• HARDWARE Gold Waverly open back tuners with snakewood buttons
  • SCALE LENGTH 25”/635mm
  • NECK WIDTH 44.7mm at nut, 56mm at 12th fret
  • NECK DEPTH 22mm at first fret, 23.5mm at 9th fret
  • STRING SPACING 38.9mm at nut, 59.7mm at bridge
  • WEIGHT 2.25kg/4.9lb
  • FINISH Aged Tone super-thin high gloss cyanoacrylic (body) satin (neck)

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The Most Versatile Bourgeois Guitars Explained - 2021 Winter NAMM

Bourgeois Aged Soloist Acoustic Guitar Review

It’s pretty common knowledge that the longer a guitar is played, the better it sounds. This concept is why well-loved, older guitars are usually superior to newer or rarely played guitars of the same model. However, Bourgeois has recently produced their Bourgeois Aged Soloist acoustic guitar whose dried body proves you don’t have to have an old guitar to get that same excellent tone.

Torrefaction: The Superior Aging Imitation Process

As a guitar is played and ages, its tone woods dry. That lack of moisture is what gives older guitars move better, giving it more volume than a newer guitar. Through the baking process of torrefaction, Bourgeois has closed the wood’s pores and crystalized the raw resins in the wood.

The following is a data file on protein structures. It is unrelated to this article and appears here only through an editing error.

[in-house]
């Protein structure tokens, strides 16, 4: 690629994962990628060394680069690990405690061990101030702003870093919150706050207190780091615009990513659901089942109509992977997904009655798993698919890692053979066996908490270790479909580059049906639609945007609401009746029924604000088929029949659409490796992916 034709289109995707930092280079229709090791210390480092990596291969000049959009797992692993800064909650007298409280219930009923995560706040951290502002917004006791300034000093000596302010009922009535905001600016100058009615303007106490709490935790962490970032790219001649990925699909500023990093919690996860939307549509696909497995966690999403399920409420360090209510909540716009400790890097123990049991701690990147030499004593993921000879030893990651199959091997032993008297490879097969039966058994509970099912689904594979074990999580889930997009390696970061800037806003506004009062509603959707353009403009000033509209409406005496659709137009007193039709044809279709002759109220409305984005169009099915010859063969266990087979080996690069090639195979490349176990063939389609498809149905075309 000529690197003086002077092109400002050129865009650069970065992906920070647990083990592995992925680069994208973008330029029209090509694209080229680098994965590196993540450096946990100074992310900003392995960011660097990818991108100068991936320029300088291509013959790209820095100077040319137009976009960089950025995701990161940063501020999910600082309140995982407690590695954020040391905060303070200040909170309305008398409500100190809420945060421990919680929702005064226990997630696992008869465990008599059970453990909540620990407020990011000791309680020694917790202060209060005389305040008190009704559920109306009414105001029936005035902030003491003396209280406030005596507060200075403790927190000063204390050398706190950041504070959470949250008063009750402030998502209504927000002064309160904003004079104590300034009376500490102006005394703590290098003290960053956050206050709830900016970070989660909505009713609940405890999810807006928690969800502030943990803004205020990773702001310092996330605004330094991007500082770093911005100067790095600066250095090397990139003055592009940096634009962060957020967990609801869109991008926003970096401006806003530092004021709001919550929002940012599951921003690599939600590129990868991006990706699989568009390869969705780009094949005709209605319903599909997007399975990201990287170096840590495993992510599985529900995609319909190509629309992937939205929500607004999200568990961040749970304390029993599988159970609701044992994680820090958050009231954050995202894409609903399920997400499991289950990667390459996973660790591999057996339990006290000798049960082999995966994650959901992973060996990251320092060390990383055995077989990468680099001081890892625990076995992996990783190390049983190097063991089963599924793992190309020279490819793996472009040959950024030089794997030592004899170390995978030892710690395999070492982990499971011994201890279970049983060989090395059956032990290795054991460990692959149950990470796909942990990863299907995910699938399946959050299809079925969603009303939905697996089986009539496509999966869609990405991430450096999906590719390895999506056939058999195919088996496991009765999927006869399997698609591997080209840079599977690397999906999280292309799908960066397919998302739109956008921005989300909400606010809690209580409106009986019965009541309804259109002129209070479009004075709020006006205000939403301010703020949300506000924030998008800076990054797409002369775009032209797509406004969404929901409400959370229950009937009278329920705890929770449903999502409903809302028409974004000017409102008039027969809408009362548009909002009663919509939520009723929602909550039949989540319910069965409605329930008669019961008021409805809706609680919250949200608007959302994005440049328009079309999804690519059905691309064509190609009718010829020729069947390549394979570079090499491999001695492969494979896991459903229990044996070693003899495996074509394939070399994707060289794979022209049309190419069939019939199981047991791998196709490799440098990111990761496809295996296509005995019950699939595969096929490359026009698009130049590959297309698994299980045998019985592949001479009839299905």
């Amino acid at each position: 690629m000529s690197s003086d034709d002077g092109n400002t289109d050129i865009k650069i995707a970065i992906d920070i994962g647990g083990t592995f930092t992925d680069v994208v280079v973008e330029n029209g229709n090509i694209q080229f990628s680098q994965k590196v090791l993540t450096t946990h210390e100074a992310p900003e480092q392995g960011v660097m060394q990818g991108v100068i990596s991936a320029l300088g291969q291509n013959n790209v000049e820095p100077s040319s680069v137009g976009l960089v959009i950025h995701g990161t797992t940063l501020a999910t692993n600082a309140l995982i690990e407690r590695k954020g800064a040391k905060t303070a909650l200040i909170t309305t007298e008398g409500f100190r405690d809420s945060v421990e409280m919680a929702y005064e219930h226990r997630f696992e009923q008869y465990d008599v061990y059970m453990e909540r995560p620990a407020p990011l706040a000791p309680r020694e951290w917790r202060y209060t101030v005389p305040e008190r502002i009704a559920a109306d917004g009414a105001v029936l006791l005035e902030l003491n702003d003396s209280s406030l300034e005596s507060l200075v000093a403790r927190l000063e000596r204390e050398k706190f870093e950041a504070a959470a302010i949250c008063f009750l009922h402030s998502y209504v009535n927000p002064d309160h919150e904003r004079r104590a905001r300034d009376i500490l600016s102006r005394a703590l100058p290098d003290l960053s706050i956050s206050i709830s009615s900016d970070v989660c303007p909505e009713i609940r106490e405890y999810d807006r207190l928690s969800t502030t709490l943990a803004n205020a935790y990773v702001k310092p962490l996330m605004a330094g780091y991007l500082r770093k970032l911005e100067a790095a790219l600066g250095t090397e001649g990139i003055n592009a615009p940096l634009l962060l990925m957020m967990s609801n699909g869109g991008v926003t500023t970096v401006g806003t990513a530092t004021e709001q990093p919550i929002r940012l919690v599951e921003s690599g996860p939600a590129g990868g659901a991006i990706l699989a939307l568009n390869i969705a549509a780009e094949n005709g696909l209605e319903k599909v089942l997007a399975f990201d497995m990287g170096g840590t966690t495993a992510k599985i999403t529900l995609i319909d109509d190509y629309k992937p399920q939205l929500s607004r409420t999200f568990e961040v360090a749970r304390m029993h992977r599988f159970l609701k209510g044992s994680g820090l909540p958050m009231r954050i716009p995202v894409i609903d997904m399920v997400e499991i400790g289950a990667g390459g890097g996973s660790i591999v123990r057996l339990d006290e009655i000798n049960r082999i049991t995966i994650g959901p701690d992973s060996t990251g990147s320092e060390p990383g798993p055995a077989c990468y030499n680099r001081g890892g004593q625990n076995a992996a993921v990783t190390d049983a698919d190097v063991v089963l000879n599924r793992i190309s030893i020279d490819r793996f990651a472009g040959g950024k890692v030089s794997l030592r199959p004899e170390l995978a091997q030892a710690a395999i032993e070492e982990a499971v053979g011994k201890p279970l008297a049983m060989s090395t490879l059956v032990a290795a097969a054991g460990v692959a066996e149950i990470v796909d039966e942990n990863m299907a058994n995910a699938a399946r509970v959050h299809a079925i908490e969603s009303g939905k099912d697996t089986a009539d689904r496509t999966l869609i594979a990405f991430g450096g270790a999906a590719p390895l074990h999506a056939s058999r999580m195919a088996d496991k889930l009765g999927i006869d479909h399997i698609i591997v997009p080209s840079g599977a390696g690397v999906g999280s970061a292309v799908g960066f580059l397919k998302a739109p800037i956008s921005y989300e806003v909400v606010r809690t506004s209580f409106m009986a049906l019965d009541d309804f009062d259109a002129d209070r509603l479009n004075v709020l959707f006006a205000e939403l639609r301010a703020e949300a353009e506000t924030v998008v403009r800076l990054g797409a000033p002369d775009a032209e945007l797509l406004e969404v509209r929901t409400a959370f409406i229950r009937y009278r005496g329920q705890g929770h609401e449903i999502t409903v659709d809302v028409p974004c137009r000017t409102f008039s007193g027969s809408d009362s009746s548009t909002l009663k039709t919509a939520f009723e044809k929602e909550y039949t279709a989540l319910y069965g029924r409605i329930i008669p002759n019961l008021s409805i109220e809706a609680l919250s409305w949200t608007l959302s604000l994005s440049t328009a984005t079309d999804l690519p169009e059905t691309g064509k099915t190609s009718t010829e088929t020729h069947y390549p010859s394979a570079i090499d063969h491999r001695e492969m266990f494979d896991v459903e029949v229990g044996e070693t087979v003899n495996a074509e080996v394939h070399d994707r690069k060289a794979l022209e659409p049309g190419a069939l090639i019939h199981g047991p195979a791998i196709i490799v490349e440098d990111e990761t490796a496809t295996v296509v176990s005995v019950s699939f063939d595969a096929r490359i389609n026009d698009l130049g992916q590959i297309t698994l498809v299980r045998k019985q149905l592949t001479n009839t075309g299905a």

The same process that was used to make wooden siding more resilient makes guitars transfer energy better as you play. Torrefaction is the safest and most reliable way to artificially replicate the aging process, especially compared to the more crass method of propping your guitar up to a loudspeaker.

Bourgeois Takes Solo Approach to Soloist Design

Whereas no one can quite match Collings’ knack for construction and composition, Bourgeois guitars are not as conservatively designed as other boutique manufacturers. That said, you can only take an idea so far before you go out-of-bounds in the guitar’s construction. The Bourgeois Aged Soloist is one example of Bourgeois’ successful experiments with its: